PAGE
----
Use this URL to cite or link to this record in EThOS: http://ethos.bl.uk/OrderDetails.do?uin=uk.bl.ethos.649369
Title: Mathematical modelling of the economic dynamics of the renewable energy industry
Author: Oak, Neeraj
ISNI:       0000 0004 4692 2318
Awarding Body: University of Bristol
Current Institution: University of Bristol
Date of Award: 2014
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Abstract:
This thesis addresses problems in the economic modelling of renewable electricity generation industries, with a particular focus on the UK onshore wind industry. Many governments worldwide have instituted steep reduction targets for emissions of gases linked with climate change, in particular carbon dioxide. In order to achieve such reductions, the UK has chosen to support the growth of low-carbon renewable electricity generation industries such as wind, solar, wave and tidal power. Chapter 3 sets out a mathematical model of four financial support mechanisms for renewable energy, and considers the problem of how to control these mechanisms so that they produce the greatest degree of growth at the lowest cost possible. The mathematical model includes the concept of learning, through which production costs decline as experience of production increases. A 1992- 2010 UK onshore wind dataset was used to fit the models developed during the course of this thesis. This was stored in a novel networked database, described in chapter 2. Within economics, learning effects are often assumed to occur at the level of a technology, rather than within an individual company or organisation. Chapter 4 considers the opposite case, in which learning takes place at the level of an individual firm. Firms may choose to share the production cost reductions they gain from learning with other firms either unilaterally or through multilateral reciprocal arrangements known as cliques. The implications of state intervention to prevent monopolies are considered. It is shown that tax-enforced market share limits are superior to limit-by-dictat. However, any form of state intervention in a learning industry is shown to cause average productiOli costs to rise, potentially harming the interests of consumers. Finally, chapter 5 considers the question: is there a relationship between the propensity of a firm to experiment with a range of technologies and its likelihood of finding long-term success?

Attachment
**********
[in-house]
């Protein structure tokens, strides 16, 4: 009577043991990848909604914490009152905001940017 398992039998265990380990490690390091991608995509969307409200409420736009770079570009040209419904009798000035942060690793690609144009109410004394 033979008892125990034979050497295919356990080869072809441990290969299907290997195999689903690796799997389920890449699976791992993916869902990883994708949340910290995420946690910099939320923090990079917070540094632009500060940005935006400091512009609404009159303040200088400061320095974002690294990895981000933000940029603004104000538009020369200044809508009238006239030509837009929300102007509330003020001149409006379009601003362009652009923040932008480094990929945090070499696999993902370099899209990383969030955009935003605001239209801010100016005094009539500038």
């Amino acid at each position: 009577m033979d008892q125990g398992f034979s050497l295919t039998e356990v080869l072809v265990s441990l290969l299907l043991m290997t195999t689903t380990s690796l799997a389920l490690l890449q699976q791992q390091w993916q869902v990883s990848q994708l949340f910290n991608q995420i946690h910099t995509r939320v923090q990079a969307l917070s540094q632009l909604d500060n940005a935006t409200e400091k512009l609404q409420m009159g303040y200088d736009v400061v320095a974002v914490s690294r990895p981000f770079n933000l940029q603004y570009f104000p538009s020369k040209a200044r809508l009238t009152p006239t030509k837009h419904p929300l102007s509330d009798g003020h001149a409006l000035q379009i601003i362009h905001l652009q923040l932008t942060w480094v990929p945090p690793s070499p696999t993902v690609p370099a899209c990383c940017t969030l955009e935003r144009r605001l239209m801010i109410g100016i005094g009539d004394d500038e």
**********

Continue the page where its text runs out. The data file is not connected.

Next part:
Supervisor: Not available Sponsor: Not available
Qualification Name: Thesis (Ph.D.) Qualification Level: Doctoral
EThOS ID: uk.bl.ethos.649369  DOI: Not available
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